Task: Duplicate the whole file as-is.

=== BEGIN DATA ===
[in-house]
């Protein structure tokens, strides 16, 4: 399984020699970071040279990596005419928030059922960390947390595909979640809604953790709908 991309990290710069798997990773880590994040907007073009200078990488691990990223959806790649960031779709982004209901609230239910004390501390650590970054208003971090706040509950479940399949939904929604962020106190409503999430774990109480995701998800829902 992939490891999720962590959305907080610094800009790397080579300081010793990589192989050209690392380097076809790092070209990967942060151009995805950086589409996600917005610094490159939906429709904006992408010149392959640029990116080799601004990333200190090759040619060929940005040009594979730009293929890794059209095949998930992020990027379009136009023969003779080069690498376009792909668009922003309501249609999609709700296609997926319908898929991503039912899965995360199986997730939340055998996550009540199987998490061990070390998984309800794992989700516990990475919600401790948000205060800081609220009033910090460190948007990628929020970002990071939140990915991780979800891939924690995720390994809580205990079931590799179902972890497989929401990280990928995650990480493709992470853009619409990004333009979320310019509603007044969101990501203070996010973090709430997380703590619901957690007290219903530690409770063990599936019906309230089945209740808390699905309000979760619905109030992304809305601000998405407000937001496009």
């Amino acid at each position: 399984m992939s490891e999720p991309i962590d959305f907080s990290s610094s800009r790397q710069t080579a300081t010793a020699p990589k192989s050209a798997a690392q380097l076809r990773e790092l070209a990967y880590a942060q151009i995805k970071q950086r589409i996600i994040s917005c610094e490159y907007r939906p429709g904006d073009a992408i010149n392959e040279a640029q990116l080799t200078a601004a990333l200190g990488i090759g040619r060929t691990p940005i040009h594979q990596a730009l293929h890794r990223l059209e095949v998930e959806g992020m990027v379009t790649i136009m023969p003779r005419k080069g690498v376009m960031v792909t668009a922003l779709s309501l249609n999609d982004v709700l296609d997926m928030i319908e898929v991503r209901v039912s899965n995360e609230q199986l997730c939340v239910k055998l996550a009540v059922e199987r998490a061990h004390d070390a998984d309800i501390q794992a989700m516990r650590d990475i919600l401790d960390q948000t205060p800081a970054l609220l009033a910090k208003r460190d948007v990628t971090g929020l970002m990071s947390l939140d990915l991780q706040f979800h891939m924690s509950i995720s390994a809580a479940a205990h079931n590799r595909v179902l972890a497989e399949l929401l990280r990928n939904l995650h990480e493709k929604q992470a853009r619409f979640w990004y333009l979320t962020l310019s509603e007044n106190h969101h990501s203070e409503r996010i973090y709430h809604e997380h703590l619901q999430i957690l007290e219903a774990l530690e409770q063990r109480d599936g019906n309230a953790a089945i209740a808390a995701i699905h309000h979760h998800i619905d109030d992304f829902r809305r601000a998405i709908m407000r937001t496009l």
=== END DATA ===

[in-house]
């Protein structure tokens, strides 16, 4: 399984020699970071040279990596005419928030059922960390947390595909979640809604953790709908 991309990290710069798997990773880590994040907007073009200078990488691990990223959806790649960031779709982004209901609230239910004390501390650590970054208003971090706040509950479940399949939904929604962020106190409503999430774990109480995701998800829902 992939490891999720962590959305907080610094800009790397080579300081010793990589192989050209690392380097076809790092070209990967942060151009995805950086589409996600917005610094490159939906429709904006992408010149392959640029990116080799601004990333200190090759040619060929940005040009594979730009293929890794059209095949998930992020990027379009136009023969003779080069690498376009792909668009922003309501249609999609709700296609997926319908898929991503039912899965995360199986997730939340055998996550009540199987998490061990070390998984309800794992989700516990990475919600401790948000205060800081609220009033910090460190948007990628929020970002990071939140990915991780979800891939924690995720390994809580205990079931590799179902972890497989929401990280990928995650990480493709992470853009619409990004333009979320310019509603007044969101990501203070996010973090709430997380703590619901957690007290219903530690409770063990599936019906309230089945209740808390699905309000979760619905109030992304809305601000998405407000937001496009």
């Amino acid at each position: 399984m992939s490891e999720p991309i962590d959305f907080s990290s610094s800009r790397q710069t080579a300081t010793a020699p990589k192989s050209a798997a690392q380097l076809r990773e790092l070209a990967y880590a942060q151009i995805k970071q950086r589409i996600i994040s917005c610094e490159y907007r939906p429709g904006d073009a992408i010149n392959e040279a640029q990116l080799t200078a601004a990333l200190g990488i090759g040619r060929t691990p940005i040009h594979q990596a730009l293929h890794r990223l059209e095949v998930e959806g992020m990027v379009t790649i136009m023969p003779r005419k080069g690498v376009m960031v792909t668009a922003l779709s309501l249609n999609d982004v709700l296609d997926m928030i319908e898929v991503r209901v039912s899965n995360e609230q199986l997730c939340v239910k055998l996550a009540v059922e199987r998490a061990h004390d070390a998984d309800i501390q794992a989700m516990r650590d990475i919600l401790d960390q948000t205060p800081a970054l609220l009033a910090k208003r460190d948007v990628t971090g929020l970002m990071s947390l939140d990915l991780q706040f979800h891939m924690s509950i995720s390994a809580a479940a205990h079931n590799r595909v179902l972890a497989e399949l929401l990280r990928n939904l995650h990480e493709k929604q992470a853009r619409f979640w990004y333009l979320t962020l310019s509603e007044n106190h969101h990501s203070e409503r996010i973090y709430h809604e997380h703590l619901q999430i957690l007290e219903a774990l530690e409770q063990r109480d599936g019906n309230a953790a089945i209740a808390a995701i699905h309000h979760h998800i619905d109030d992304f829902r809305r601000a998405i709908m407000r937001t496009l």